Had Turkey stopped its military operations on 23 July 1974 and contributed to the re-establishment of the constitutional order based on the 1960 agreements, few would have questioned its stated reasons for “intervening.” Instead, Turkey committed ethnic cleansing, set up a puppet regime, and pursued an ambitious policy of colonization.

Furthermore, there has been systematic destruction of the cultural heritage and massive exploitation and usurpation of Greek Cypriot properties.

Despite the initial outcry and resolutions by the UN and other international organizations, no action has been taken against Turkey.

No Results

Not surprisingly, successive years of bicommunal negotiations under the UN auspices did not lead to any results.

It is also unfortunate that the weaker side, the Greek Cypriots and the Republic of Cyprus, were repeatedly pressured by external mediators to accommodate the Turkish requests.

Indicatively, the Annan Plan which was rejected in 2004 by 76% of Greek Cypriots and approved by 65% Turkish Cypriots and settlers was an extremely uneven and unbalanced plan.

It is also essential to revisit the case of Varosha.

We should recall that in the high-level agreement of May 1979 between Kyprianou and Denktash, it was stated that the fenced city of Varosha was to be given back to its Greek Cypriots inhabitants under the auspices of the UN immediately after the beginning of a new round of bicommunal negotiations. Since then and despite multiple rounds of bicommunal negotiations Varosha was not returned.

Currently, Ersin Tatar and Tayyip Erdogan have embarked on settling Varosha as well.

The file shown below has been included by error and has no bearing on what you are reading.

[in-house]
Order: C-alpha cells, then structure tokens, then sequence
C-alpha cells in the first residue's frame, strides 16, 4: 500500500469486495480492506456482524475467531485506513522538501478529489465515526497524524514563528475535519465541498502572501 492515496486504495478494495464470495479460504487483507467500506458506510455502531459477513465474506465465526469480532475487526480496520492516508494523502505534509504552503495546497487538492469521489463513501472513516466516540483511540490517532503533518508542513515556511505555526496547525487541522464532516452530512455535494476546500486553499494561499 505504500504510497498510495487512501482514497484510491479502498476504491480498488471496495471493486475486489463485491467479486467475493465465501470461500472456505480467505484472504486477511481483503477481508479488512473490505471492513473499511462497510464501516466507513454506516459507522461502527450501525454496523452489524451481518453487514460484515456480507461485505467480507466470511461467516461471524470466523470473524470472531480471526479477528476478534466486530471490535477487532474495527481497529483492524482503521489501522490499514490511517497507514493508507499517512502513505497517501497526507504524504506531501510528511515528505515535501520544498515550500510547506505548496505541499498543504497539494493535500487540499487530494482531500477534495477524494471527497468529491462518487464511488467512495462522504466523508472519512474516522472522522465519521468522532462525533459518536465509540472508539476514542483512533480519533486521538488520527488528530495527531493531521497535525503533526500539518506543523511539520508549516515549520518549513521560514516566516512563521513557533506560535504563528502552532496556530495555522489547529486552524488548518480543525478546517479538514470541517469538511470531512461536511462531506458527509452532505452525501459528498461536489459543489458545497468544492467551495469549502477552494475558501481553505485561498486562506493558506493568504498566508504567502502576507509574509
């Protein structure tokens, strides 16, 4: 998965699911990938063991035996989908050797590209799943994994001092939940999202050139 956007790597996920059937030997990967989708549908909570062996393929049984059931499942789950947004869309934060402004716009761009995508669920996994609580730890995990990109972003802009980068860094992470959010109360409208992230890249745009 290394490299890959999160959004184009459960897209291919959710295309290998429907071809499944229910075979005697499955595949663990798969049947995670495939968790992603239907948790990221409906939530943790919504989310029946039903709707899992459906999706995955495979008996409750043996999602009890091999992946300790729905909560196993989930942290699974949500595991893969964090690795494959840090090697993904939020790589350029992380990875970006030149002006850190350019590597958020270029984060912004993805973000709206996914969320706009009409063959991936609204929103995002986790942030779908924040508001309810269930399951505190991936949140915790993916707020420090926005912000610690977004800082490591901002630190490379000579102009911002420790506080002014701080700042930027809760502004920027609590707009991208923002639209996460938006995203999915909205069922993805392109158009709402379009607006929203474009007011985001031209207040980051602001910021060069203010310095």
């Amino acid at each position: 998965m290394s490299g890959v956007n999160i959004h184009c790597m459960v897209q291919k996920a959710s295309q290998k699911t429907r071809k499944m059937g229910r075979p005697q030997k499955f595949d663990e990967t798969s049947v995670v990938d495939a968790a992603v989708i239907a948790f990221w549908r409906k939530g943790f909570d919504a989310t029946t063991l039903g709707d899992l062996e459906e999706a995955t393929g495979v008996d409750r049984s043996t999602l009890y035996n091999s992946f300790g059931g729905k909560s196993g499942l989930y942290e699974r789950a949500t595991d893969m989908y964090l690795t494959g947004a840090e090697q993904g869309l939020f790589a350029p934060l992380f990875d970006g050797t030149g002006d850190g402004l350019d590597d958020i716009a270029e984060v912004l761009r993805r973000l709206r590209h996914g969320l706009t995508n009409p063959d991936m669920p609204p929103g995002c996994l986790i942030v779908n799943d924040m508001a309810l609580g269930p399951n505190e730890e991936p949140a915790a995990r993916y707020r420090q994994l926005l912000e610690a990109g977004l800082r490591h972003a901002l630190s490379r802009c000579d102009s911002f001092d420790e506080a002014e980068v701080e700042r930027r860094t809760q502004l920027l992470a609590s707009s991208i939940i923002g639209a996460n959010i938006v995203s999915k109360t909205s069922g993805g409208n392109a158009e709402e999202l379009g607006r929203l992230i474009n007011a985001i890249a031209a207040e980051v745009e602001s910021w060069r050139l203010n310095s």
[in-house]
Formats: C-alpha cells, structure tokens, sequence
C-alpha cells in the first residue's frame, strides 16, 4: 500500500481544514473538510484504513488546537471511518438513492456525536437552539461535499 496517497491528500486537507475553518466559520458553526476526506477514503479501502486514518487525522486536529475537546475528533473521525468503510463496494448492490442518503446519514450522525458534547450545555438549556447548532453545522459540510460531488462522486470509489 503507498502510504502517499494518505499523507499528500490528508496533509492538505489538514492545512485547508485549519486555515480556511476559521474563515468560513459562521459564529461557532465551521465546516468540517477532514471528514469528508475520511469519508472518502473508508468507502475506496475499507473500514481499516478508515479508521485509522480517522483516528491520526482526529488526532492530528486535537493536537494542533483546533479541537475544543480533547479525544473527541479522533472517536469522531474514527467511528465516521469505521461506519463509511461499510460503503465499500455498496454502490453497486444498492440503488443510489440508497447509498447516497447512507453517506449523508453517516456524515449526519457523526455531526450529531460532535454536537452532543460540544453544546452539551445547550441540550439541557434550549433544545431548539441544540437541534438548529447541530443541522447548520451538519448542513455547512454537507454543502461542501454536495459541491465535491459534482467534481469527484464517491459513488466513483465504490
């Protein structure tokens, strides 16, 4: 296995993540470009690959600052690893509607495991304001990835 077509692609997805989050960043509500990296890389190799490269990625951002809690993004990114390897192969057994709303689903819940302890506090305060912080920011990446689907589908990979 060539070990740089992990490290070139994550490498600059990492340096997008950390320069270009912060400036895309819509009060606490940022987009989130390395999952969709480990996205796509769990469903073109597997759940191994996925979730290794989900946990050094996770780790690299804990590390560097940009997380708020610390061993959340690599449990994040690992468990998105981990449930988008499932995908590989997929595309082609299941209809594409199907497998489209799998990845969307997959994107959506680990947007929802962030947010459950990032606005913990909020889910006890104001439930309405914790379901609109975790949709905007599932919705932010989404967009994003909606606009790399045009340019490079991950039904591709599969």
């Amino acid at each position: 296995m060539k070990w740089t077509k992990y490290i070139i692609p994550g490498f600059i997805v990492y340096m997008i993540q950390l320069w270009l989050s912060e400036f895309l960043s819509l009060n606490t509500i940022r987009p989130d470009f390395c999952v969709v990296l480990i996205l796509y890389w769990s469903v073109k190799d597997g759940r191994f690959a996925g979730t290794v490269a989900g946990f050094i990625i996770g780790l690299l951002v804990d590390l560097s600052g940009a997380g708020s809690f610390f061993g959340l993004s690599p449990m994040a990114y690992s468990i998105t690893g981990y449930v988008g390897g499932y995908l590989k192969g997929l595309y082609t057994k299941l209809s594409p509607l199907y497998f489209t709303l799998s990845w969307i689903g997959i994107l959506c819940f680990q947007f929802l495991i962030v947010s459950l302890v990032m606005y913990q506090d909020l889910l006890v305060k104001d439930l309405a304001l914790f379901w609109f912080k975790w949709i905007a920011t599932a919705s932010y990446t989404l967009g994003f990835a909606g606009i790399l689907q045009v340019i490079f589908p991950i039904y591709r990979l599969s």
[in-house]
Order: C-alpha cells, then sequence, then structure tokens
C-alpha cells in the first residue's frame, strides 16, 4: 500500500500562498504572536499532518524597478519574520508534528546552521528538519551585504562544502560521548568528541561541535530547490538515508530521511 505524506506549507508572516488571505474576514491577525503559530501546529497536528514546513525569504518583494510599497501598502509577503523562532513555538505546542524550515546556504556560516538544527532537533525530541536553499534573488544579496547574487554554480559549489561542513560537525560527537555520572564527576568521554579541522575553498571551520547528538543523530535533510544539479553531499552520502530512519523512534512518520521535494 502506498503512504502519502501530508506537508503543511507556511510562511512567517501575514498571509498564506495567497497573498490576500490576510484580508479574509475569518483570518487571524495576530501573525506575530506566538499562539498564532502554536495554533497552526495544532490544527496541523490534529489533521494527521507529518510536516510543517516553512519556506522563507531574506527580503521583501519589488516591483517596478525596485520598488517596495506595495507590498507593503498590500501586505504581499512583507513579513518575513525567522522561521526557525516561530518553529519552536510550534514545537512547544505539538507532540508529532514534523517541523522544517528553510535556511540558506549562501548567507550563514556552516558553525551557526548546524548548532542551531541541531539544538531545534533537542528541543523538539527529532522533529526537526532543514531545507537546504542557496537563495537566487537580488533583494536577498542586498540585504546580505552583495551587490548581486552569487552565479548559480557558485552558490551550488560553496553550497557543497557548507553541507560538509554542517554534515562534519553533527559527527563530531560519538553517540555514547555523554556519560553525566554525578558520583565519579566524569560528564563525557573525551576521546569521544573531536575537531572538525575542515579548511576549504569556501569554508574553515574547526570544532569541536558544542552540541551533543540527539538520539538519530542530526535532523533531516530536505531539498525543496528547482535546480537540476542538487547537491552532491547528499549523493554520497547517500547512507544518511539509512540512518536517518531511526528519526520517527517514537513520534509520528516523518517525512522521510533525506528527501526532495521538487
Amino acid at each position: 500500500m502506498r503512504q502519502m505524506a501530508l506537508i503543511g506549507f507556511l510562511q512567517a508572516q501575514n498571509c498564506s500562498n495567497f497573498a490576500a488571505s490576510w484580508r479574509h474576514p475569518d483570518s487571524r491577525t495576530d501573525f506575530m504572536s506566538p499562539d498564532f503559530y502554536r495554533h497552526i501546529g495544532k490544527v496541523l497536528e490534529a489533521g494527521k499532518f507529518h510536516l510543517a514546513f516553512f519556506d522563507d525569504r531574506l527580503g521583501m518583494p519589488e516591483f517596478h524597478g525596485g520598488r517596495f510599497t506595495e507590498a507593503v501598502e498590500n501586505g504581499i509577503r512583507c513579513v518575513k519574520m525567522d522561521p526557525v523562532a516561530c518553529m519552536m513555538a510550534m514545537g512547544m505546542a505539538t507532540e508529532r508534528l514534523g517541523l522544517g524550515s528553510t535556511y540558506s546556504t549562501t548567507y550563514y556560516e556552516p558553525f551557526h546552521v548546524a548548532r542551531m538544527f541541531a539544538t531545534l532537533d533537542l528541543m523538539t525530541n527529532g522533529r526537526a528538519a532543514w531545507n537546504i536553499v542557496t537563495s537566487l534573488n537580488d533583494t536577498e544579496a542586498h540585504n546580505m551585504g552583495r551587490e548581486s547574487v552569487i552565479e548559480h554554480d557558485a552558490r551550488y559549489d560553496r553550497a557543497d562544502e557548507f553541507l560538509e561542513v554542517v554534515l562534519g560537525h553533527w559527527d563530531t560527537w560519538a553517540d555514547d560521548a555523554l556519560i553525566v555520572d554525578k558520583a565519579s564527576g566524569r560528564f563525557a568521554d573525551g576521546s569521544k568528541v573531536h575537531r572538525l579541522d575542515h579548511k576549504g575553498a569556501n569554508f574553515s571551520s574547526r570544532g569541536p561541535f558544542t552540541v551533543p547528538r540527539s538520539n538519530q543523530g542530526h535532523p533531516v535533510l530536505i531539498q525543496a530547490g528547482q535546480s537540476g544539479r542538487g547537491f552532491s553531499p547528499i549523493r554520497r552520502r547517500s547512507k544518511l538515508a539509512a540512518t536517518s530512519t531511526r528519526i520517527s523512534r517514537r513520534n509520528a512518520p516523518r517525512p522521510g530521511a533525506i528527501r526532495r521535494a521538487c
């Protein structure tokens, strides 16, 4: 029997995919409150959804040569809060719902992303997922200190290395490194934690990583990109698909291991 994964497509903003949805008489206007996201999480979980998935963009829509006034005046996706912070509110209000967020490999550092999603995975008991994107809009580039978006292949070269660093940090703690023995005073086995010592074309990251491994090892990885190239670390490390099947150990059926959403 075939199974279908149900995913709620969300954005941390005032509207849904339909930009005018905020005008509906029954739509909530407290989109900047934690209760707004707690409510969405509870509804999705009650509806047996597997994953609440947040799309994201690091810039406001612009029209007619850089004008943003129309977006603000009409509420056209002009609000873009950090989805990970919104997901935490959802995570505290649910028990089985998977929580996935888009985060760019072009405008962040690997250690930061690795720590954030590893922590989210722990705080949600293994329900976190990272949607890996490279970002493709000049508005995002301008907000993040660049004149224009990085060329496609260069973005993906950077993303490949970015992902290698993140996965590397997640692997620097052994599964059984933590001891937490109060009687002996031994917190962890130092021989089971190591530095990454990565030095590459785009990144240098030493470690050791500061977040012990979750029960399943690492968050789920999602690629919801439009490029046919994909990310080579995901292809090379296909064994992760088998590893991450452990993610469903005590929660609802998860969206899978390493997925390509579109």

The Turkish declared plans are to allow Greek Cypriots who wish to return to their properties under the “rule” of the “TRNC”.

Greek Cypriots may also apply to the relevant Committee of the regime for compensation.

We cannot forget that this Turkish protectorate was built on stolen Greek Cypriot land and properties.

The plan now is to extend the occupation to Varosha.

These Turkish practices and norms contradict the European value system and international law.

This Turkish move has also additional political implications.

Ankara may use this to push for a solution of the Cyprus problem in a way that it will achieve its objective of pushing aside the Republic of Cyprus and replacing it with a confederal arrangement.

This will amount to the Finlandization of Cyprus.

Such an arrangement will be detrimental not only for Cyprus but also for the EU and several other countries.

It is useful to compare Ankara’s policy towards the Kurds in Turkey and the Turkish Cypriots.

Obviously, Turkey pursues a policy of double standards.

While Ankara appears to be the champion of people of Turkish ethnic background in other countries, at home it violates fundamental political and human rights of its own citizens who are either dissidents or not ethnic Turks.

There is no doubt about Turkey’s intentions for Cyprus.

Ankara’s policies are leading to enhanced tensions and also entail the risk of destabilization in the broader area.

While Cyprus cannot afford to give in to the Turkish diktat, other regional and major powers must at last effectively urge Turkey to cease violations of international law.

The writer is the President of the Cyprus Center for European and International Affairs, Head of the Department of Politics and Governance University of Nicosia